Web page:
3. Helps me stay balanced mentally - there is something about a daily yoga practice that causes one to be laser focused. It's what's required in the physical practice, I think. Using the breath… Being aware of every muscle in your body… Remaining calm while approaching postures that frankly make you feel like you are going to break or twist something off. When you achieve that kind of balance between focus and relaxation in a dedicated practice over time it begins to bleed into your life. I've experienced clear thinking, deeper focus, and improve productivity as a result of taking on the daily lifestyle of a yogi.
    4. I'm more even tempered - I have a saying which is "yoga keeps me sane". And I mean that quite literally. As physicians, we come across very interesting people with very interesting personalities on a daily basis. Sometimes these personalities can be trying (putting it nicely). But what I noticed is that when I am consistently practicing yoga, I can handle the most difficult situations with more ease & grace. If I'm not consistently on the mat…well let's just say the Ares fire comes out more easily.
    5. Makes me a better parent - I have a two year old. Need I say much more? I'm definitely more mellow having had this practice in my life for the last decade, and my son is better off for that. In addition I can model what it looks like to be patient, loving, & completely firm even in the middle of a tantrum (his not mine). Plus, yoga is a fun way to engage with your toddler in a healthy way. What toddler doesn't like to roll around on a mat touch his toes, do a downward dog position, put his feet up by his ears?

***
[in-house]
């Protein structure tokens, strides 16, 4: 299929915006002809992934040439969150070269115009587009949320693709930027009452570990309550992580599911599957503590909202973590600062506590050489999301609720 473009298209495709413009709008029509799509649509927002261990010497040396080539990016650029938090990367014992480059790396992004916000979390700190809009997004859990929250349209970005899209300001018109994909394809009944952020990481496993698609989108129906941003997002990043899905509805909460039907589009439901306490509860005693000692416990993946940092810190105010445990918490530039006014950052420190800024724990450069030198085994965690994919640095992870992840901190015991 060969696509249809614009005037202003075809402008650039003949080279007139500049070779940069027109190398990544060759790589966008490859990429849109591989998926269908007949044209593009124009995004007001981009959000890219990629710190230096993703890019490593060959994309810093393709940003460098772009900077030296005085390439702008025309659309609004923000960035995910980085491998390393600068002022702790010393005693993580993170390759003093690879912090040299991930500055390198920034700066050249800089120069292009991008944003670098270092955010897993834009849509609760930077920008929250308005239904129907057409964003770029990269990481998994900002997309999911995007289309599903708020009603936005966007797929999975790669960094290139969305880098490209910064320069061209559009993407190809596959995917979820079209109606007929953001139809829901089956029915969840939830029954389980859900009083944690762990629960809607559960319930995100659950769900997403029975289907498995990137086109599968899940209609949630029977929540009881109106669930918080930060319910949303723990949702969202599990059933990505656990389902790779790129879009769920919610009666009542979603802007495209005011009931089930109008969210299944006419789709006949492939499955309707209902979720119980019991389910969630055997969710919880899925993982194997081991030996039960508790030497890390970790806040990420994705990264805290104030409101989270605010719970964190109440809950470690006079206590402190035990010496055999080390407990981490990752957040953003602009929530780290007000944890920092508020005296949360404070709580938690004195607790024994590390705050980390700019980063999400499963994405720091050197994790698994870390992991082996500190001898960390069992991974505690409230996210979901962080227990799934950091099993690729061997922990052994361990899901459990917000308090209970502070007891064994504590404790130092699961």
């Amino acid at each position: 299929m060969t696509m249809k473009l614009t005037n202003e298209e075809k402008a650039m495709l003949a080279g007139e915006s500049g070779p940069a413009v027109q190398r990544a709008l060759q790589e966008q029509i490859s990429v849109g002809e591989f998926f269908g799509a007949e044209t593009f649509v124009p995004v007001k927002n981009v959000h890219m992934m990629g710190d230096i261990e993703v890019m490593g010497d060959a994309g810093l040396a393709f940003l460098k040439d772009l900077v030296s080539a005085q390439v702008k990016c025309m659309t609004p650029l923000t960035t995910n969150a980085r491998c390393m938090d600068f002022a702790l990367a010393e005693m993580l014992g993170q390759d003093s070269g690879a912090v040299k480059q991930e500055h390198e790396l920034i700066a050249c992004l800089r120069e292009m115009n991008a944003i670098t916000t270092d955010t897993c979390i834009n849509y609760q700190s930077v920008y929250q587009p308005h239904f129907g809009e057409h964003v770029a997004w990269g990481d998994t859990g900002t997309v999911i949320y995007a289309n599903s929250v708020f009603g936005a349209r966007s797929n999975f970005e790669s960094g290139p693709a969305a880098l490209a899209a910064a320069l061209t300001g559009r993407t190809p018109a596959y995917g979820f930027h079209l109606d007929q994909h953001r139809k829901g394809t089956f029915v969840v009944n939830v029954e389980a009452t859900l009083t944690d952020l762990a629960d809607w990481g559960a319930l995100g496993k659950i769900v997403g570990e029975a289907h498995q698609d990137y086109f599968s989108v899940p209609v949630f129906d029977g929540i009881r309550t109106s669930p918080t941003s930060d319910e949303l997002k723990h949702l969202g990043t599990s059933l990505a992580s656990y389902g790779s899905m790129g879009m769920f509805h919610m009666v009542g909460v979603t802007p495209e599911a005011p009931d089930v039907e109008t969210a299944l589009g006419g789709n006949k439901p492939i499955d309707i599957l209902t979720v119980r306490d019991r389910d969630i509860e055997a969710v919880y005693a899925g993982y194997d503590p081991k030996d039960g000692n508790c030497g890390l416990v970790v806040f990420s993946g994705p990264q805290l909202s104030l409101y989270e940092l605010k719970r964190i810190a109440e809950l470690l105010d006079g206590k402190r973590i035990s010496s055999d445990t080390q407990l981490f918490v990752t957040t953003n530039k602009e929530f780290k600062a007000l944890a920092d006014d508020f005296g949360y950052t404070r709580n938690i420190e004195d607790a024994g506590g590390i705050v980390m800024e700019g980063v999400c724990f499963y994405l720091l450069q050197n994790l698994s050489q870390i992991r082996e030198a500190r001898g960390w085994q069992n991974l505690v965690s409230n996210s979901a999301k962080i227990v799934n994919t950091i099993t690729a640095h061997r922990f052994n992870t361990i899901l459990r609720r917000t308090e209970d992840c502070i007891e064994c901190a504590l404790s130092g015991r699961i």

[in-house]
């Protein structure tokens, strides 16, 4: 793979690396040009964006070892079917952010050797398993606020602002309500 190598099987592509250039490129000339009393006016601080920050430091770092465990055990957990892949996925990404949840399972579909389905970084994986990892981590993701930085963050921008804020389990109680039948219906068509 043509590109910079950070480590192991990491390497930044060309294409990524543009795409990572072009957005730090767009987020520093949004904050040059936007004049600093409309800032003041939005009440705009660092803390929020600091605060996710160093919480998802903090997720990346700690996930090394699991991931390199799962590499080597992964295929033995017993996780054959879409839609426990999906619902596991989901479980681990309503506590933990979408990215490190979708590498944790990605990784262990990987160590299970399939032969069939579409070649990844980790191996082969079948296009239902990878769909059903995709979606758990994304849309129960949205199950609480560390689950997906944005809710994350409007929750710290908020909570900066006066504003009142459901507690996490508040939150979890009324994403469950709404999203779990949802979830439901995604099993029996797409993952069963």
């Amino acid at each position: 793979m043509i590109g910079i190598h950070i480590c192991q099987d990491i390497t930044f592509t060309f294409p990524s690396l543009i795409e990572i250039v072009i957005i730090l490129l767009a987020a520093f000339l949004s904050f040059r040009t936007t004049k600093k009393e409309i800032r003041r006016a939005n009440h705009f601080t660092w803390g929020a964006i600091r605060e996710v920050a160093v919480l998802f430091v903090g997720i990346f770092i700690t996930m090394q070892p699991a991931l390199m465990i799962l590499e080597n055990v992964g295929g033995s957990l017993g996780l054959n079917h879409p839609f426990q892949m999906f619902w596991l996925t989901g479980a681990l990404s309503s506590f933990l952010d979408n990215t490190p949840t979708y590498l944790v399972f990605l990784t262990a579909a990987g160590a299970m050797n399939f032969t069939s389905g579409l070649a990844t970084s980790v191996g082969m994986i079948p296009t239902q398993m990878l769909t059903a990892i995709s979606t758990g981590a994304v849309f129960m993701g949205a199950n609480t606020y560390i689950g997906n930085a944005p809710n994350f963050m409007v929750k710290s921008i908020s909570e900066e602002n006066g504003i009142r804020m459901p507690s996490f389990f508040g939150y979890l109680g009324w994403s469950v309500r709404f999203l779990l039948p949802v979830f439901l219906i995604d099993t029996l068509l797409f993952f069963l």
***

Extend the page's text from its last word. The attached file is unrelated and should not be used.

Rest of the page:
6. Keeps me out of pain - Living life in my 40s with a two-year-old, a full time practice, academic commitments, and multiple household and community responsibilities, there are times when my 40-year-old body decides to remind me of my chronological age.  When I'm not consistently on the yoga mat, I notice a distinct difference in my immunity, healing & recovery time (And as much as I hate to admit it, I don't recover some things like I recovered when I was 20). Yoga is sort of like physical therapy. When I'm sore, stiff, or even injured, I know that getting on the mat (even if I have to modify some postures) will facilitate my recovery much faster and than if I did nothing. Moreover, it's Great for my core strength & posture.